2 strips orange zest, removed with a vegetable peeler, each about 3 inches x 3/4 inch
2 leafy sage sprigs
1 bay leaf
1 tablespoons honey, more if needed at the end

Brown the meat: Heat the broiler on high. Slide the meat under the broiler so meat is about 4-5 inches from heat.  Broil, rotating as necessary, until the surface is beautifully browned and crusty, but not charred, 2-5 minutes.  Watch carefully as the meat can brown very quickly.  Turn the meat over and brown till crisp on both sides.  Remove and set aside.  Lower oven temperature to 300.

Trim the Rhubarb:  Trim both ends of the stalks of rhubarb, making sure to remove all traces of any leaves as rhubarb leaves are toxic.  With a vegetable peeler, strip away the stringy outer layer from the rhubarb.  Chop into 1/2 inch pieces.  You should have 4 cups.  I, however, did not.  So I improvised as I often do.  I had a beautiful Honeycrisp apple in the fridge that I peeled and added to the rhubarb mixture.  That made it nearly 4 cups.  

The aromatics:  In a large Dutch oven, heat the oil or drippings over medium high meat.  Add the onion and sauté until softened and beginning to color, 5-7 minutes.  Season with salt & pepper, add the ginger and raisins and sauté for another minute, until the ginger releases its fragrance.

The braising liquid:  Add the wine, bring to a boil, and boil until reduced by about three quarters, 5 minutes.  Add the stock, 2 cups of the rhubarb, the orange zest, herb springs, bay leaf and 1 tablespoon honey.  Bring the liquid to a boil and boil for a few minutes, stirring once or twice, to dissolve the honey and meld the flavors.  Lower the meat into the pot.  The liquid should come about 1/2 up the sides of the meat.  If it does not, add a little water or chicken stock.

Deglazing the pan:  Pour off and discard the fat from the pan used to brown the meat and remove any dried, burnt looking spices.  Set the pan over one or two burners turned to medium high.  When the pan is hot, add 1/4 cup water, bring to boil, and stir and scrape with a wooden spoon to dislodge and dissolve the cooked on juices from the meat.  When the bottom of the pan is clean and the liquid is simmering, pour it into the pot with meat.

The braise:  Cover the pot with parchment paper, set the lid in place and slide the pan into the lower third of the oven to braise.  After 10-15 minutes, check it to see that the liquid isn't simmering too fiercely.  If it is, lower the oven temperature about 10-15 degrees.  Then continue to braise at a gentle simmer for about 30 minutes.  Then turn the roast with tongs.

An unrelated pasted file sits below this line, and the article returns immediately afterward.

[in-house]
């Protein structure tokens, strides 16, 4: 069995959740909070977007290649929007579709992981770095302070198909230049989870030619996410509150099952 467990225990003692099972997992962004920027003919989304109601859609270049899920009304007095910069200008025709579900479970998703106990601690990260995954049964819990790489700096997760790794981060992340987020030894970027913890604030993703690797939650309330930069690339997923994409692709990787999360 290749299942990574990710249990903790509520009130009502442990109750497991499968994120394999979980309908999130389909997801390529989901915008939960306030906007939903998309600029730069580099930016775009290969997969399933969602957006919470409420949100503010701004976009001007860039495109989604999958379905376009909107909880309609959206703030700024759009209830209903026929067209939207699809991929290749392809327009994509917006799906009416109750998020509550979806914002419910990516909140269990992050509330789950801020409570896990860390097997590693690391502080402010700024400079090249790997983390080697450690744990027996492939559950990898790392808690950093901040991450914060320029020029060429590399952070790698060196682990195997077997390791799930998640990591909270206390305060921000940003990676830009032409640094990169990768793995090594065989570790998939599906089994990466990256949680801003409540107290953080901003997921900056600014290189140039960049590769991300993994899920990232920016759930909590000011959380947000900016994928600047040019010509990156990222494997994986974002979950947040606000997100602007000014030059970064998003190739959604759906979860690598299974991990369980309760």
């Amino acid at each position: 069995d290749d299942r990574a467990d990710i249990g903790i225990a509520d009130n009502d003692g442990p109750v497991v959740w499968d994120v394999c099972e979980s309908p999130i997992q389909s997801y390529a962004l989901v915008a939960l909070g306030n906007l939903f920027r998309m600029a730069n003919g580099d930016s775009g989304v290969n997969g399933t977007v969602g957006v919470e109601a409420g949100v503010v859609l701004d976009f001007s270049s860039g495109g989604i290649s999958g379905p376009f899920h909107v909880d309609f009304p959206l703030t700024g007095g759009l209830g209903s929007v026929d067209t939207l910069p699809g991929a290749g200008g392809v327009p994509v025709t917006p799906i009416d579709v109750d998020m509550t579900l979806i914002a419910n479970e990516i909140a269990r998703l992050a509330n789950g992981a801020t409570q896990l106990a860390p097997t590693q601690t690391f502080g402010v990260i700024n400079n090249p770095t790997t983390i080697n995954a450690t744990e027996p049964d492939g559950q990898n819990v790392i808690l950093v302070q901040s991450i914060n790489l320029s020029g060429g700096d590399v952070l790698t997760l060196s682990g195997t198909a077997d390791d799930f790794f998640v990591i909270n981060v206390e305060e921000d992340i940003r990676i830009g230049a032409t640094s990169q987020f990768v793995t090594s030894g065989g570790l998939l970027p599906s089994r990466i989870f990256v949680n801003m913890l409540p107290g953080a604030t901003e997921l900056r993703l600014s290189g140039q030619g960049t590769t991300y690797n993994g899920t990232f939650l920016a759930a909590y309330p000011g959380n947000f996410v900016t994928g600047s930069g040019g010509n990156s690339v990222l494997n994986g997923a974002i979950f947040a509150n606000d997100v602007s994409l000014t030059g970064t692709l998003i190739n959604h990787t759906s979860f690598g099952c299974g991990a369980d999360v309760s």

Braise for another 1 1/2 hours, then turn the roast again and add the remaining two cups of rhubarb and apples in this case.

 Continue braising for another hour or so until the meat is fork tender, a total of 3 to 3 1/2 hours.

I've cooked many braises over the years and my experience is that a braise ALWAYS tastes better a day or two later.  Always.  So I put this one in the fridge overnight and the next afternoon, I pulled it out and this is what it looked like:

It looks like a lot of fat but it's really not.  I just remove most of the fat and save it to use in sautéing vegetables, to fry eggs, as a base for soups and basically anything you would cook in bacon grease.  I then shred the meat, removing big pieces of fat, gristle and bone.  The bones I save and freeze to make beef stock. 

And this is what you've got left.  I slowly heat it over low heat and serve it over anything from mashed potatoes, polenta, or roasted sweet potatoes (which is how I served it for dinner).  

I can't tell you how yummy this dish was!  Harry loved it and made me promise to make it again.  It's a promise that will be easy for me to keep :-)

Chuck Roast Braised with Rhubarb, Apples and Honey 
served with roasted local asparagus
Buon Apetito!

May 17, 2015

New Roses

When Harry and I built out lovely retirement home here in Michigan three years ago, we spent a lot of time and money planning and laying out the landscaping of the property.  Most of what we planted has done very well, surviving the winters and coming back in the spring.  Except my Knockout Roses.  They have not done well at all.  Out of the 10 bushes we planted three years ago, two have come back fairly well; four have sort of come back, but look pretty anemic; and we completely lost four.

I decided it was time to replace the ones that had died and hopefully rehab the ones that had not.  So that was my project yesterday.   It was an absolutely gorgeous, but chilly, spring afternoon.  A great day to be outside!

Last week I made a trip to one of the nicest greenhouses here in Portage and bought four beautiful "Scentimental" Floribunda Rose bushes, Rosa Wekplapep.  And they smell divinie!  Like roses should smell :-)

First thing I did was remove the dead bushes.  This was pretty dicey because as you know, roses are covered with thorns!

But I was able to remove the dead bushes relatively easily, although with two of them I had to dig pretty deep to remove all the roots.  Then for each new rose bush, I dug a hole twice the size of the container and a little deeper.  I then put about an inch of composted cow manure in each hole to provide nutrients for the new roses.

Since most roses are grafted, I planted the graft about an inch below the soil.  Digging a larger hole will give the roots space to grow and help establish the plant.

Of course, Miss Laci was very interested in what I was doing!

 Next I turned my attention to pruning and cleaning up the Knockout rose bushes that had survived.  This was an exercise in patience and careful pruning.  Dead, thorny rose branches are not to be taken lightly.

Once I was done, the Knockout bushes looked great!  Or at least I think that maybe they'll have a chance to grow this summer and maybe survive the winter.  Hopefully. . .  :-)

It was a fun day for me.  I love our home here in Michigan but I really miss my garden.  Today I got to play in the dirt and that always makes me happy!  I even had an Eastern Kingbird visit me while I was working.  And that was icing on the cake of this wonderful day.